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Case Before Florida Justices May Turn on a Legal Phrase

Law: Palm Beach uses 'error in vote tabulation' to justify its hand counts. Secretary of state says a manual recount is only valid when the 'system' is flawed.


WASHINGTON — A single key phrase in state election law, rather than a great constitutional issue, lies at the heart of the case to be heard Monday by the Florida Supreme Court. If county officials find "an error in the vote tabulation that could affect the outcome of the election," they are to either correct the computer that first tallied the ballots or "manually recount all ballots."

So, what does the law mean by an "error in the vote tabulation?"

A few days after the Nov. 7 election, Palm Beach County officials undertook a hand recount of 1% of their precincts. From this, they estimated 10,000 votes had not been counted in the countywide computer tally.

Moreover, the hand count turned up 33 extra votes for Al Gore and 14 for George W. Bush. If this net gain of 19 votes for Gore held true countywide, the vice president would pick up 1,900 votes.

And this "could affect the outcome of this very close presidential contest," Judge Charles Burton, chairman of the Palm Beach County Canvassing Commission, said in a letter last week to Florida Secretary of State Katherine Harris.

Harris Refuses Countywide Count

Based on this evidence, the Palm Beach board said it needed to undertake a countywide hand recount. But Harris refused, saying such a recount was illegal.

"A manual recount of the ballots in a county is proper only where there has been a failure of the vote tabulation system," her lawyers said. Because Palm Beach officials had no evidence of "equipment malfunctions," they were not authorized to manually recount the ballots, she said.

That in essence is the case of Palm Beach County Canvassing Board vs. Katherine Harris, the legal dispute that could decide the presidency.

On Saturday, nine lawyers representing Gore filed a 62-page brief with the state high court on behalf of the Palm Beach board. The team of barristers is led by New Yorker David Boies, who was the Justice Department's special counsel in the successful antitrust case against Microsoft Corp., and W. Dexter Douglass of Tallahassee, who served as counsel for the administration of the late Florida Gov. Lawton Chiles.

Lawyers for Bush are supposed to file their briefs on behalf of Harris by noon EST today.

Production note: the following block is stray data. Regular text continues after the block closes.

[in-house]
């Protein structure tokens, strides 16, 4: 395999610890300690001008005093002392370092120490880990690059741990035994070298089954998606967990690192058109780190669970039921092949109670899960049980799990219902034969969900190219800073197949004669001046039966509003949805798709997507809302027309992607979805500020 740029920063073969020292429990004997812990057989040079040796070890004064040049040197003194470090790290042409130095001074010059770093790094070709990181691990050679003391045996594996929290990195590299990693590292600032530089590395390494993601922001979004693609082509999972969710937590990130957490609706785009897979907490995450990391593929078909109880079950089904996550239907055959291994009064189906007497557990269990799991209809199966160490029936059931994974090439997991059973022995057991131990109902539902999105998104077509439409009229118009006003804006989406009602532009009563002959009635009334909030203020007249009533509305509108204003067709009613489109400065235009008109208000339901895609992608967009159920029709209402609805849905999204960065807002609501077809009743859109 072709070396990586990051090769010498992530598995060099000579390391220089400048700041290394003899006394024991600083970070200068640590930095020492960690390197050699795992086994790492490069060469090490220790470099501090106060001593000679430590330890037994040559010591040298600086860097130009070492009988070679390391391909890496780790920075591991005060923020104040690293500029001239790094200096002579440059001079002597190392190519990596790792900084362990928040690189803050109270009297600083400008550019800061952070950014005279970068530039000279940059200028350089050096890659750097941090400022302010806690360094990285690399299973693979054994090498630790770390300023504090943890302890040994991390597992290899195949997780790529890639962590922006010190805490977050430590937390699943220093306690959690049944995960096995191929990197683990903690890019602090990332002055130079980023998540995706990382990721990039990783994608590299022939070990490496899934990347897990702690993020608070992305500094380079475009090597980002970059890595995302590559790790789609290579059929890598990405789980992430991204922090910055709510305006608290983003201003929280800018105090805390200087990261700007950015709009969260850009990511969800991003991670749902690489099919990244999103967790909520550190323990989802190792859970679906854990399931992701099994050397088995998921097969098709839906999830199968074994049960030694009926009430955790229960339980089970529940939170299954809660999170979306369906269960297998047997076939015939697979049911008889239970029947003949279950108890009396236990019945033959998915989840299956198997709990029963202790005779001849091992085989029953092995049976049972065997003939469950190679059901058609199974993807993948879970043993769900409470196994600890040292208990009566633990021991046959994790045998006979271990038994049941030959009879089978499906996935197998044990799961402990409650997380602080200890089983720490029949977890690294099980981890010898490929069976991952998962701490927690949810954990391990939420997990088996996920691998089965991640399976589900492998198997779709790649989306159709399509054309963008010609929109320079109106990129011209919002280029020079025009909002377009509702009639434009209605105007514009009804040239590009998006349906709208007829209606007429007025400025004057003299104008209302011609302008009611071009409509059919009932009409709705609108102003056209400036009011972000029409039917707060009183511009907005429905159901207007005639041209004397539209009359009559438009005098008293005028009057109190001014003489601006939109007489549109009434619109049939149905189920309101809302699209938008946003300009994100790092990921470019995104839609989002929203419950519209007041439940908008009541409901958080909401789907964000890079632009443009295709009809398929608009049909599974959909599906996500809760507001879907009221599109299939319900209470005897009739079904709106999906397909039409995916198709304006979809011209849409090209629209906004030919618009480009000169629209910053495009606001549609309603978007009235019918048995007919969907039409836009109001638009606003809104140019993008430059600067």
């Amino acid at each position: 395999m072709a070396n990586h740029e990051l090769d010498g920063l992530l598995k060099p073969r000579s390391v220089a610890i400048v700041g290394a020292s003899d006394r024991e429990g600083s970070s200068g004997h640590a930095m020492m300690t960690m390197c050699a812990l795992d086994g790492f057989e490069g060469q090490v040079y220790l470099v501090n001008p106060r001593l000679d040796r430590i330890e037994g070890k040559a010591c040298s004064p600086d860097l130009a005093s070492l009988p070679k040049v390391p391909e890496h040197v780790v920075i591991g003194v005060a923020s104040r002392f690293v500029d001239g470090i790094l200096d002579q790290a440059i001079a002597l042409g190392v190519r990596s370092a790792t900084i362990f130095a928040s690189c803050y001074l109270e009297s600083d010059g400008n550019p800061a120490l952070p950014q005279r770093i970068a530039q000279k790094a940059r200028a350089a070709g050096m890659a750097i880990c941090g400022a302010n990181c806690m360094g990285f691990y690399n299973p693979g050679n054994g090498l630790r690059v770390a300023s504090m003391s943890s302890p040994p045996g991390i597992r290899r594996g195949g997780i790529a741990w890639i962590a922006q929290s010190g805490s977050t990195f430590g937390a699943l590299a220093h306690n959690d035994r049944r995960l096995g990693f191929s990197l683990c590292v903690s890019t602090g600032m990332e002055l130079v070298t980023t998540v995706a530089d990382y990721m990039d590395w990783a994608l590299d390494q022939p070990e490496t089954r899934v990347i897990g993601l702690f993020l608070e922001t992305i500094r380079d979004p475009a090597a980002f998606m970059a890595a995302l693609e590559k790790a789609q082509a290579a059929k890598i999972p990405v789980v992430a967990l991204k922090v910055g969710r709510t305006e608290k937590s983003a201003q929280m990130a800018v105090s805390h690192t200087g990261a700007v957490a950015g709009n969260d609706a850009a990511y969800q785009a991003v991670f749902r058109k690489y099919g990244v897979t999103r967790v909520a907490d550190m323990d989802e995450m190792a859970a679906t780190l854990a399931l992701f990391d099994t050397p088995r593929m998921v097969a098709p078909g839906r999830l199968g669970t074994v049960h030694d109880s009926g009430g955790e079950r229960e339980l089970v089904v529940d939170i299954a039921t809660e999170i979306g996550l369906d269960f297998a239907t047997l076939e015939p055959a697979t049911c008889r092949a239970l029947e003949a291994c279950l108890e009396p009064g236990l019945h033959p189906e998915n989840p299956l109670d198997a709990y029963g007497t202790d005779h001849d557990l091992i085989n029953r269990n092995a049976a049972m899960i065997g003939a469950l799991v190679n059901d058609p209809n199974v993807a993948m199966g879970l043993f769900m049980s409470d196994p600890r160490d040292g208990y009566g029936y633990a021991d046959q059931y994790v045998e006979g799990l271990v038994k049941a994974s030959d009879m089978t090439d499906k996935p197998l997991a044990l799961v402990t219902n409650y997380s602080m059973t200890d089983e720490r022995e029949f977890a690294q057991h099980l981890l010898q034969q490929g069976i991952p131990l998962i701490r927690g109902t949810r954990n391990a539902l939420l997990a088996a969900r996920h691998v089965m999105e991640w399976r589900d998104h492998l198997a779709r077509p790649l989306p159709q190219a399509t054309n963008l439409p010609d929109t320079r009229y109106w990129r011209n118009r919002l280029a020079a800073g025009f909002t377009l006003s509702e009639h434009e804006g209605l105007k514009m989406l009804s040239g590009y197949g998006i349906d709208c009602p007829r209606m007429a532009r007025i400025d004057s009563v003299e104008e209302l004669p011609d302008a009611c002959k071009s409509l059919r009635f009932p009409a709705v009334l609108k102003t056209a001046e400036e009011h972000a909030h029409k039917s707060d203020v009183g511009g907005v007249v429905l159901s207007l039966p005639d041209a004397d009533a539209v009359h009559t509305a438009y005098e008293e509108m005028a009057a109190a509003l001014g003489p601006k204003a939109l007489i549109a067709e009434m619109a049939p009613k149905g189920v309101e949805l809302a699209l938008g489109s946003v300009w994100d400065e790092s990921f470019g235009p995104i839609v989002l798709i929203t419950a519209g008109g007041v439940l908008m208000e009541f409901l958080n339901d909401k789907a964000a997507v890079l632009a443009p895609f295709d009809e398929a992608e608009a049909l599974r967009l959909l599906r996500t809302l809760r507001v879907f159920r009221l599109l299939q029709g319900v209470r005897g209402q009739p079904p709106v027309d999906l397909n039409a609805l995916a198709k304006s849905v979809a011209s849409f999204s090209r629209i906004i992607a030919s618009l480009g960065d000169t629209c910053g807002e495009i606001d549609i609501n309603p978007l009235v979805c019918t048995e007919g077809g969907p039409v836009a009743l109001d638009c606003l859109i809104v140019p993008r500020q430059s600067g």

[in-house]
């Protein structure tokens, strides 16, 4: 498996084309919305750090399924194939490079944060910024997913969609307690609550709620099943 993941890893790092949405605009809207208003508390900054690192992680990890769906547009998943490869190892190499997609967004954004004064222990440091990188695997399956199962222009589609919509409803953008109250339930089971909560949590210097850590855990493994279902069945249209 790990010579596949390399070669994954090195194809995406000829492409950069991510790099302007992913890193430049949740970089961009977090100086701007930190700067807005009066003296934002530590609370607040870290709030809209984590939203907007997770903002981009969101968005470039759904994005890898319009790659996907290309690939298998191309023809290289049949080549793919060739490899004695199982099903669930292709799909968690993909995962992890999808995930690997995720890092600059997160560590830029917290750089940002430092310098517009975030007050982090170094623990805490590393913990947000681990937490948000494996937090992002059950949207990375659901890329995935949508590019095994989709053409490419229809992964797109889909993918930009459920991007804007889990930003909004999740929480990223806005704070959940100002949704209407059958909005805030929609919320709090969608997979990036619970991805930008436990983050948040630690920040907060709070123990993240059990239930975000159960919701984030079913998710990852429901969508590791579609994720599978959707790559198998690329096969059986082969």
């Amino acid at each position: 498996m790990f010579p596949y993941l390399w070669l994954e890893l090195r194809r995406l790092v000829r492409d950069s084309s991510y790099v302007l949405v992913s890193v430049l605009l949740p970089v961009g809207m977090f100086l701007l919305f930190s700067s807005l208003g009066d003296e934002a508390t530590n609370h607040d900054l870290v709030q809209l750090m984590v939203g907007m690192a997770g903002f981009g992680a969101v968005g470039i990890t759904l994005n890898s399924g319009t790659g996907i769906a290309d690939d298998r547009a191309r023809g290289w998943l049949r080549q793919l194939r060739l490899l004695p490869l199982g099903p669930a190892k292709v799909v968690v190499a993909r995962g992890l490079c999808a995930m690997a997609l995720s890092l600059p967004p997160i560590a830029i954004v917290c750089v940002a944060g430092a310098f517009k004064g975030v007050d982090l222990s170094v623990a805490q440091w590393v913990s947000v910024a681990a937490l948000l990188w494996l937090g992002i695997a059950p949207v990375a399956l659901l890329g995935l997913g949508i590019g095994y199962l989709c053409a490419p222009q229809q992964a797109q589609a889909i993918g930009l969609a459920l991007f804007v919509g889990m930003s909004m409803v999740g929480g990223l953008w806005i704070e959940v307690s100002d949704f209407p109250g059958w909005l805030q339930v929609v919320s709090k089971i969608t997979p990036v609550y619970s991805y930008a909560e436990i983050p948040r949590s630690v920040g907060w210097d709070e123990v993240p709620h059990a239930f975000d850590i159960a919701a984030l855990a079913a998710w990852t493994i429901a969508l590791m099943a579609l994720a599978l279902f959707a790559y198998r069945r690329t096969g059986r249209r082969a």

Gore's attorneys asked the state's highest court to do two things: Order Harris and the state Election Canvassing Commission she heads not to declare a winner until they receive the results of manual recounts now underway in three Democratic-leaning counties, and to then include those results in the "official results."

The vice president's legal team urged the justices to pay heed to a 1976 Florida Supreme Court decision that said state officials should interpret election law in a manner that gives preference to the will of the electorate, "not hypertechnical compliance with statutes."

"The question before this court is as fundamental as it is straightforward: Whether lawfully cast and counted ballots are to be included in the vote total that will resolve an issue of paramount national importance," the Gore lawyers said.

"Manual recounts are an essential part of the law of Florida [as in many other states]. They have been applied on numerous occasions in elections for lower level officials," the brief argues. And "Florida law [has] not artificially limited the term 'error in the vote tabulation' to machine breakdowns."

The Democratic lawyers theorize that a small percentage of votes were not counted by the old tabulating machines. The problem likely stems from the now infamous chads, the tiny pieces of paper that can stick to a punched-out ballot.

In a separate brief, Democratic state Atty. Gen. Bob Butterworth, co-chairman of Gore's Florida campaign, faults Harris for injecting a word into the law where it does not belong. "The plain language of the statute refers not to an error in the vote tabulation system, but to an error in the vote tabulation," he said.

Last week, in a preliminary brief submitted in the state high court, Harris' lawyers, Deborah K. Kearney and Joseph Klock Jr., argued that Florida lawmakers were concerned about computer failures or software errors when they authorized local recounts.

The 1989 additions to the election law were supposed to "promote the use of electronic systems, and not to frustrate their use and bog down the election process with countywide manual recounts in the absence of the failure of an electronic system," Harris maintained.

The secretary of state also argues that she has broad discretion to decide such issues and that a state court is obliged to defer to her opinion.

As a general rule, courts give considerable deference to government officials when considering lawsuits contending that such officials have abused their discretion.

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